Deepwater deal to protect whales

Deepwater chief executive Jeff Grybowski.

Deepwater chief executive Jeff Grybowski.

Deepwater Wind will provide extra protection for endangered right whales during construction of its proposed Deepwater ONE project off the US east coast.

Under an agreement with the Conservation Law Foundation (CLF), Natural Resources Defense Council and National Wildlife Federation, potential impacts on the whales and other marine mammals from underwater noise and construction vessels will be minimised during site characterisation and assessment activities.

“We take our responsibility to be a national leader in responsible offshore wind development very seriously, and ensuring marine mammals are protected is just one way we’re fulfilling our commitment,” says Deepwater chief executive Jeff Grybowski.

In July 2013, Deepwater acquired a 30-year lease to develop the utility-scale Deepwater ONE project in federal waters in Rhode Island Sound, off the Rhode Island-Massachusetts coast.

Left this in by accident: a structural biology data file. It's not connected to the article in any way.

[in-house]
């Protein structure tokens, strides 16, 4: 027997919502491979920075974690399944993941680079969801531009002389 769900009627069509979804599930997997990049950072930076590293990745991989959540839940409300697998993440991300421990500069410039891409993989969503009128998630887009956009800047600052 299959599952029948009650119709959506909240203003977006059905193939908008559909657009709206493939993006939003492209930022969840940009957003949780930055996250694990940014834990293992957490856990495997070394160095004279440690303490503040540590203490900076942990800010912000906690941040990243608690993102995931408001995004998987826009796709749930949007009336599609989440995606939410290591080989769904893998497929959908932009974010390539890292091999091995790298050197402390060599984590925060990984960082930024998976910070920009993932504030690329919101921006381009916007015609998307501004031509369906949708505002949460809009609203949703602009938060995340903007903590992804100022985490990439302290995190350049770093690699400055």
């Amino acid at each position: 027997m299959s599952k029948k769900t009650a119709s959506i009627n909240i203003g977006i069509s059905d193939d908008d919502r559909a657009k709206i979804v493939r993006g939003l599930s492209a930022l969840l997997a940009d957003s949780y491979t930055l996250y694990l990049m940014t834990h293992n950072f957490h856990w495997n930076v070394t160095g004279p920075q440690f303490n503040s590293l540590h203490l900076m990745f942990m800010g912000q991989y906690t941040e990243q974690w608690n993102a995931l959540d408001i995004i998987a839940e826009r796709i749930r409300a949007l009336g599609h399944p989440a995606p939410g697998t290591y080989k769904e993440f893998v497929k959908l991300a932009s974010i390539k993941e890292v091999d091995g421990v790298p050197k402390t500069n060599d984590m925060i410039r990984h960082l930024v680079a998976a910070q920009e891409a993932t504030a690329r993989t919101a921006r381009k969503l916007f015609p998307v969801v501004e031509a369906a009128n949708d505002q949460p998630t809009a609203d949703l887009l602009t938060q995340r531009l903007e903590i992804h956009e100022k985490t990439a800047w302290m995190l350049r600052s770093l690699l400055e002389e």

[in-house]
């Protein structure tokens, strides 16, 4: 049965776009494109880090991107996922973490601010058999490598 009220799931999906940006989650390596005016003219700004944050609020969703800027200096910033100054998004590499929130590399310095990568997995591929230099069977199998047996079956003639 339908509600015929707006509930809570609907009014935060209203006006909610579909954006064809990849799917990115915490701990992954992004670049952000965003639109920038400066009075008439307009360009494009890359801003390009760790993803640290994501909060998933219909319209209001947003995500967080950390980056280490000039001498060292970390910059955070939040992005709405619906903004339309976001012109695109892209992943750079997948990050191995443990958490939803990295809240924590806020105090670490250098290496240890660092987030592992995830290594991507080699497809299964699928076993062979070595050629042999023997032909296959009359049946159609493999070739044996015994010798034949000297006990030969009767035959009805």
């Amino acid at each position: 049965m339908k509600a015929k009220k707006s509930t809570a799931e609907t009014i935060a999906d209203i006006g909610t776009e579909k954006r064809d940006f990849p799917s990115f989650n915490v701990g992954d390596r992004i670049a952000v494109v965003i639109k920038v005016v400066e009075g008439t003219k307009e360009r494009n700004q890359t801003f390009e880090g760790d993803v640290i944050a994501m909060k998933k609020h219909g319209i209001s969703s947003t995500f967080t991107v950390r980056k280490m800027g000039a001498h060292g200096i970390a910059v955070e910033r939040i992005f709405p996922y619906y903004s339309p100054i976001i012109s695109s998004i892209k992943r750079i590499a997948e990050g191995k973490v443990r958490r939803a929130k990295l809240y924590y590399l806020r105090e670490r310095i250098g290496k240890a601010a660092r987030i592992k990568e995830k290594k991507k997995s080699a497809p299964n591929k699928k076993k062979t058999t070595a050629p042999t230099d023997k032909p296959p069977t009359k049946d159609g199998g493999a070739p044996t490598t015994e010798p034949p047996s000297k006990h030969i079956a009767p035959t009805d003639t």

The lease area covers about 663sq km in the Atlantic Ocean, roughly 50km east of Montauk, New York, and 27km south of Rhode Island.

Construction could begin as early as 2017, with commercial operation by 2018. Deepwater is hoping to sell an initial 200-250MW to Long Island electricity distribution company PSEG LIPA.

Tricia K Jedele, vice-president and director of CLF’s Rhode Island Advocacy Center, says: "We hope our collective work will be replicated nationally to help bring the economic and environmental benefits of clean, renewable offshore wind power to communities throughout the US without compromising vulnerable marine animals.”

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